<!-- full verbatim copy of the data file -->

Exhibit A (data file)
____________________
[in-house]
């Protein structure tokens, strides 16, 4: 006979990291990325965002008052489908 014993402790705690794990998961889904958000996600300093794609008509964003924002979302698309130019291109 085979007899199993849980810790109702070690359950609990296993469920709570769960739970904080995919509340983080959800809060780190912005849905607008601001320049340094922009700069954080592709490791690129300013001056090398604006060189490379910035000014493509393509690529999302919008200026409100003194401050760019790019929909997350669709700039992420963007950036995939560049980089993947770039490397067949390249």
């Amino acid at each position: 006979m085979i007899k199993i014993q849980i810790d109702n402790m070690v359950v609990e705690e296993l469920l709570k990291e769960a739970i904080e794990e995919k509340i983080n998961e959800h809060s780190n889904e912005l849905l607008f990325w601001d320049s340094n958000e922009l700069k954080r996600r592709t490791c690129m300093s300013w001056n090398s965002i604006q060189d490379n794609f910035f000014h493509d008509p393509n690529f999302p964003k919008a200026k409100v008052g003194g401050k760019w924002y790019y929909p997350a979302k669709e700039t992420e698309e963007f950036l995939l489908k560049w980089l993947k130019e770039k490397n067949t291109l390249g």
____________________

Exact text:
[in-house]
């Protein structure tokens, strides 16, 4: 006979990291990325965002008052489908 014993402790705690794990998961889904958000996600300093794609008509964003924002979302698309130019291109 085979007899199993849980810790109702070690359950609990296993469920709570769960739970904080995919509340983080959800809060780190912005849905607008601001320049340094922009700069954080592709490791690129300013001056090398604006060189490379910035000014493509393509690529999302919008200026409100003194401050760019790019929909997350669709700039992420963007950036995939560049980089993947770039490397067949390249």
């Amino acid at each position: 006979m085979i007899k199993i014993q849980i810790d109702n402790m070690v359950v609990e705690e296993l469920l709570k990291e769960a739970i904080e794990e995919k509340i983080n998961e959800h809060s780190n889904e912005l849905l607008f990325w601001d320049s340094n958000e922009l700069k954080r996600r592709t490791c690129m300093s300013w001056n090398s965002i604006q060189d490379n794609f910035f000014h493509d008509p393509n690529f999302p964003k919008a200026k409100v008052g003194g401050k760019w924002y790019y929909p997350a979302k669709e700039t992420e698309e963007f950036l995939l489908k560049w980089l993947k130019e770039k490397n067949t291109l390249g």